Although he did not complete his studies in order to take up the opportunity to play professional football for Blackpool, Tony stated in a letter, read out by fellow Hall of Fame member Bob Wilson, that:

“My two years at Loughborough had a profound effect on my career, particularly as a coach and a teacher. I was at my best on teaching practice and the template we used then to prepare lesson plans remains with me to this very day.

“I have now written over 20 coaching manual books aimed at mums and dads who coach our youngest players in Canada and the United States and are the lifeblood of the game. The Loughborough lesson plan template is the foundation that I still work from.”

The other coaches to be inducted on the night were Allen Wade (posthumous) and Charles Hughes from football, and from rugby union Ray Williams.

The Hall of Fame also inducted six sportspeople including former rugby league international Bev Risman, Olympic badminton player Donna Kellogg, and Wales and British Lion John Taylor, who were all in attendance to collect their awards.

John Taylor confessed to starting his rugby playing career at Loughborough playing at centre, alongside fellow Welsh great Gerald Davies.  However he soon realised that ‘if I wanted a future in rugby I needed to move away from centre to the back row.’

This ‘catalyst’ to move positions clearly worked for John, who was voted as the greatest ever No 7 to play for Wales.

In keeping with the theme of the night, John was also asked about the influence of coaching at Loughborough, and stated the importance of fellow Hall of Fame member John Robins, who worked in the PE department from 1959-1968.  John stated:

“John Robins was the first guy to be selected as ‘the coach’ for the 1966 Lions Tour. He was a wonderful influence to us.  His sessions in Victory Hall were horrible, but he set new standards for fitness and skills in the sport, and was a real pioneer.”

Also inducted on the evening was Olympic silver medallist middle distance runner Wendy Sly, legendary Lions rugby captain John Dawes and former England rugby 1957 Grand Slam winner Jeffrey Butterfield, whose son Giles collected his award that was given posthumously.

Full information about the 38 Hall of Fame members, including the Class of 2013 can be found on the Loughborough Sporting Club website at:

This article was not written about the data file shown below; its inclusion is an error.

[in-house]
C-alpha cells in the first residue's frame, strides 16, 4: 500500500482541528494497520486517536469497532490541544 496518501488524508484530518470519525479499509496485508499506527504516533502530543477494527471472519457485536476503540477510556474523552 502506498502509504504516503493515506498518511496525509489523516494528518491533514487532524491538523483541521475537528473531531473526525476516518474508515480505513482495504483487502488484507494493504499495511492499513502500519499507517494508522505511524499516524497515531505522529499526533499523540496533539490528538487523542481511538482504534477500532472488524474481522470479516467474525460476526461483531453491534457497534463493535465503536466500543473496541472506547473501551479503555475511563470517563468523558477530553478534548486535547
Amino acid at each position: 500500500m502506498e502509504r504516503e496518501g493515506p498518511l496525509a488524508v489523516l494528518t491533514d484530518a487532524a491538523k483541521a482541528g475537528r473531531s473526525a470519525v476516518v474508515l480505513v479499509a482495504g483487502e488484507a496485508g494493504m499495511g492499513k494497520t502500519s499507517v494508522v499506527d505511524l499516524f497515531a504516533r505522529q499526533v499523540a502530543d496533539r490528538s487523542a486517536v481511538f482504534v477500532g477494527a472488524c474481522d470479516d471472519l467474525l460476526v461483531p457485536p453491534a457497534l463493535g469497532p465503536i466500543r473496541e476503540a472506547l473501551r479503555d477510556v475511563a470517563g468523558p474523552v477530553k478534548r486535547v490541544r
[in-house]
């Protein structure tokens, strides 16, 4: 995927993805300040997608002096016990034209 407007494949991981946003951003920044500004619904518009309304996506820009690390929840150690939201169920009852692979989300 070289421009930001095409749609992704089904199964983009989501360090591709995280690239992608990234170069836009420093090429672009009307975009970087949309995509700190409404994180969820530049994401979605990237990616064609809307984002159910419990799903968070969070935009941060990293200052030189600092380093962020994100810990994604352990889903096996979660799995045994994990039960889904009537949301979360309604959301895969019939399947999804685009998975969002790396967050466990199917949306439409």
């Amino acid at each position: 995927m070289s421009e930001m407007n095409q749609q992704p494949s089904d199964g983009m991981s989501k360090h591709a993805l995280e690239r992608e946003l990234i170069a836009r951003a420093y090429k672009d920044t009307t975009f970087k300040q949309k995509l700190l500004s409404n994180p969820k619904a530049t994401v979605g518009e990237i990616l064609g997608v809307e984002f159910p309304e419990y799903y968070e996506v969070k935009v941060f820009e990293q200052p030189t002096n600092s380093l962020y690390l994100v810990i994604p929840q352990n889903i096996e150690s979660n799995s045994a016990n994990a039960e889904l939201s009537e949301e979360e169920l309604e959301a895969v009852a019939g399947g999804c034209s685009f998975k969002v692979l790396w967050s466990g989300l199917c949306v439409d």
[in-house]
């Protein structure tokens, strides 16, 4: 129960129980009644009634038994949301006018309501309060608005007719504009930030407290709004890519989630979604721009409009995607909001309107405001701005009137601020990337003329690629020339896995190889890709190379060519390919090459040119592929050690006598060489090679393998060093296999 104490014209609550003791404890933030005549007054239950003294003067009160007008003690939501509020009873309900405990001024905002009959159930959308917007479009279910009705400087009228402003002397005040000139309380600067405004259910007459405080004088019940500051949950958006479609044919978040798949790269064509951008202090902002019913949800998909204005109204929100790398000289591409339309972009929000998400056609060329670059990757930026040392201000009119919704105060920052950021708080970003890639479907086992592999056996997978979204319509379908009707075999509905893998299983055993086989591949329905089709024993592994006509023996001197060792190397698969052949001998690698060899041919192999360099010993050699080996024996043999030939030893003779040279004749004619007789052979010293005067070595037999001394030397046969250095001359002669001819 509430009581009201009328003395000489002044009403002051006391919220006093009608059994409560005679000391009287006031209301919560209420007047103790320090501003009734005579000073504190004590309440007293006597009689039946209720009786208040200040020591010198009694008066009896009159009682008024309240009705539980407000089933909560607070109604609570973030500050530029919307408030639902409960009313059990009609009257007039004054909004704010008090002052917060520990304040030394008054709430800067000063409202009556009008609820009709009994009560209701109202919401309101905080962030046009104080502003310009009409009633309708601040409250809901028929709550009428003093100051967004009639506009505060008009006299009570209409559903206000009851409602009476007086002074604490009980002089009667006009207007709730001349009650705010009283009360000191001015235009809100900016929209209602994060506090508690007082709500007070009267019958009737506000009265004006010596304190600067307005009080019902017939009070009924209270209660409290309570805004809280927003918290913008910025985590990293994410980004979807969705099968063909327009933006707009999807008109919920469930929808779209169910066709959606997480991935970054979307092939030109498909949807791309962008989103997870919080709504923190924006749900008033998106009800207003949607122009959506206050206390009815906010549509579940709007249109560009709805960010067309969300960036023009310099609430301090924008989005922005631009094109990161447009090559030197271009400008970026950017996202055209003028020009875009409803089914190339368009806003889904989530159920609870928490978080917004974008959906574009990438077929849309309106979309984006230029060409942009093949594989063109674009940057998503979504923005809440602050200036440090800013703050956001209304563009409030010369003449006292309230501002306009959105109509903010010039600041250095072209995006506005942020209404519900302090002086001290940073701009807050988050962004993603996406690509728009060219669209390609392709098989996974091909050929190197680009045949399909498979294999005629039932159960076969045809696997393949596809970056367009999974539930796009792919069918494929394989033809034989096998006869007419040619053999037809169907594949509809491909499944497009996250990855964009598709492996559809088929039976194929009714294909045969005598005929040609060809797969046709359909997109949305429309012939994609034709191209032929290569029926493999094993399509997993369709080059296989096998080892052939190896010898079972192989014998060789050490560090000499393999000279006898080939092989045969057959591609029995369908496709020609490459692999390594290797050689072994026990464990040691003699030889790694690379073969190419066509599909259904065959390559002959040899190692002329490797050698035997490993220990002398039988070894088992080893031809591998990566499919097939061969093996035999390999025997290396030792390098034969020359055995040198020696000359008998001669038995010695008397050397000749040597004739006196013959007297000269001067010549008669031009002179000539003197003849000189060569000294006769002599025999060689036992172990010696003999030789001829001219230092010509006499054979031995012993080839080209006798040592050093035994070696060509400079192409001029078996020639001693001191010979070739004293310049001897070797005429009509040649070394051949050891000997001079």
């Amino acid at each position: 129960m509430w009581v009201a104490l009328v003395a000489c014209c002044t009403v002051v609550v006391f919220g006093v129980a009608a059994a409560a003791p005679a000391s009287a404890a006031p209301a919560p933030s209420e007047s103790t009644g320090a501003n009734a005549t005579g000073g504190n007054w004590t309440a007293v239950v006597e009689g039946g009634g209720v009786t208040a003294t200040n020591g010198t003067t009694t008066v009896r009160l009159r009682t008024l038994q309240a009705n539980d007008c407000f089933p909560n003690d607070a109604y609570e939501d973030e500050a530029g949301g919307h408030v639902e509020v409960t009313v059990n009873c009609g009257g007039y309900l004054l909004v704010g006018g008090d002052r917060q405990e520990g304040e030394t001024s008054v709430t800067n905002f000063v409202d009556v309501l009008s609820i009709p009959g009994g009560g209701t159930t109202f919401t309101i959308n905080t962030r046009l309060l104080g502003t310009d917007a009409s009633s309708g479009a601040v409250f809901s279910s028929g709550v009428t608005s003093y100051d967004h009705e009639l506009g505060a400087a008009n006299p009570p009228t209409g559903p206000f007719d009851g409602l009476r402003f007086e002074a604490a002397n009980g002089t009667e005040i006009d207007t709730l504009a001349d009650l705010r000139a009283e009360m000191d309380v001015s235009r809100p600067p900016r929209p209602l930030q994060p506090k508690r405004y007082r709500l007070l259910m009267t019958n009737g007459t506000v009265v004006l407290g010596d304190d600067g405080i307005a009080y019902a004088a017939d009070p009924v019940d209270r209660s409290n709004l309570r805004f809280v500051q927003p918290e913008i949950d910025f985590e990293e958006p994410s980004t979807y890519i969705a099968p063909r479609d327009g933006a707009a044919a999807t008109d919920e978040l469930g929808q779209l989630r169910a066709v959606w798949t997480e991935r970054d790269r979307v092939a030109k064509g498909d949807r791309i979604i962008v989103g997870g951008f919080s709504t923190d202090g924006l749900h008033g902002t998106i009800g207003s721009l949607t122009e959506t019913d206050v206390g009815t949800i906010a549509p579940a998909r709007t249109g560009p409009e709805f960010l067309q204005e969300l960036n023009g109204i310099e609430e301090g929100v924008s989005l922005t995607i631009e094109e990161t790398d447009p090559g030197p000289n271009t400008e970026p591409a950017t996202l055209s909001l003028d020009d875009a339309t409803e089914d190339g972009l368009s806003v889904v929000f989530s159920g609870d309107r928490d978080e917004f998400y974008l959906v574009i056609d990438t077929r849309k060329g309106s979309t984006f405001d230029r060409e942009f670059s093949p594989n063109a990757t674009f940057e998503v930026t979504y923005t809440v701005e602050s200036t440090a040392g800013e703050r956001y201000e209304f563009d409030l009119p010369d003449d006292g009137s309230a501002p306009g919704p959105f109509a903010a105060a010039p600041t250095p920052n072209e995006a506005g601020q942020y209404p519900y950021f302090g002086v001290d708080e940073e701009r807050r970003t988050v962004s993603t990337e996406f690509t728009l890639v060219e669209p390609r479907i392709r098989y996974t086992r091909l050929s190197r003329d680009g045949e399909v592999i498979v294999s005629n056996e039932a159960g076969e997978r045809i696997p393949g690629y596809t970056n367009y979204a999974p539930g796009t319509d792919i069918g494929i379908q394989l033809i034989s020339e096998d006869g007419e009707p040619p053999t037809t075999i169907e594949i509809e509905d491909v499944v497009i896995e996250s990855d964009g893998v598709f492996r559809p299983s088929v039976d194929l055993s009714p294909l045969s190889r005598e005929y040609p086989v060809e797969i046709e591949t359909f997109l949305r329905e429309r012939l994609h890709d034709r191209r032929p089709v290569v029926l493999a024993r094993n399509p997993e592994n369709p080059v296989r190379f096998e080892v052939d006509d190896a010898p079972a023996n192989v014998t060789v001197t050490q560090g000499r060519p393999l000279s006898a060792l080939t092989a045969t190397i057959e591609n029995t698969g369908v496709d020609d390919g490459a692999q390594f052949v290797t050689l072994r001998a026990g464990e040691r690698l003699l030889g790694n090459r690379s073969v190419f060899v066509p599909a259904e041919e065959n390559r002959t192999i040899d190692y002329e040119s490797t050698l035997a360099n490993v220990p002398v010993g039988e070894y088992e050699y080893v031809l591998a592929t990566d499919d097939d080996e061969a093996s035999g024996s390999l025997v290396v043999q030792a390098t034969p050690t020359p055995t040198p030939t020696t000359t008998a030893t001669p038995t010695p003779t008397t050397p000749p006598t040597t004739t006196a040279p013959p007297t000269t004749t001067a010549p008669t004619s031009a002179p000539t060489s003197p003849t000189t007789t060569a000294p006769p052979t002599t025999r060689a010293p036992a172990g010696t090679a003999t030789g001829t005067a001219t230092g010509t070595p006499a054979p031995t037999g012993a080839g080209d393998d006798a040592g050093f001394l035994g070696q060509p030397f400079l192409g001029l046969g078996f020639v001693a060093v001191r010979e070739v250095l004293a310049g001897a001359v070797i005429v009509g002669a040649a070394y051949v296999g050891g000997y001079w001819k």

The evening concluded with a key note speech from the University’s new Director of Sport Peter Keen, who provided his own unique insight of understanding the reason why Loughborough is renowned for sport.

During his time at UK Sport Peter was credited as being responsible for developing and implementing ‘Mission 2012’ a strategic performance management system and reporting process for all Olympic and Paralympic elite sports.

This process not only underpinned the success achieved by Team GB and Paralympics GB at the 2012 Games, it is also considered to be the benchmark for evaluating public funding for elite sport.

Peter began by stating how ‘humbling’ it was to be at Loughborough with all of its history and tradition, alongside the fact that it had taken him 30 years to have his ‘application accepted’ by the University, but he had finally made it.

During those 30 years Peter had visited the campus on many occasions to attend various courses and camps, as well as signing off funding at UK Sport for facility development and performance programmes for governing bodies based on campus.

As such he thought he knew what sport at Loughborough University was all about. But he soon realised that he didn’t. Peter explained further by saying:

“Just six weeks into the job I finally got it! It’s not about the medals, the research publications or all the big profile stories or the personalities that are all products of Loughborough sport.

“It’s the simple fact that you do it here. You do sport, you do it on mass, and you do more than anywhere else that you are likely to go.  Sport is woven into the fabric of life here in the most extraordinary way.

“The energy and passion of the place – the simple fascination for playing, competing and training and scale that it happens here – has absolutely blown me away.”

The Loughborough Sporting Club is a joint initiative of the University’s Development & Alumni Relations Office (DARO), Sports Development Centre (SDC), Athletic Union and committed alumni.

It is designed to create a structure to involve and engage alumni and friends with Loughborough Sport.

To contact Loughborough Sporting Club email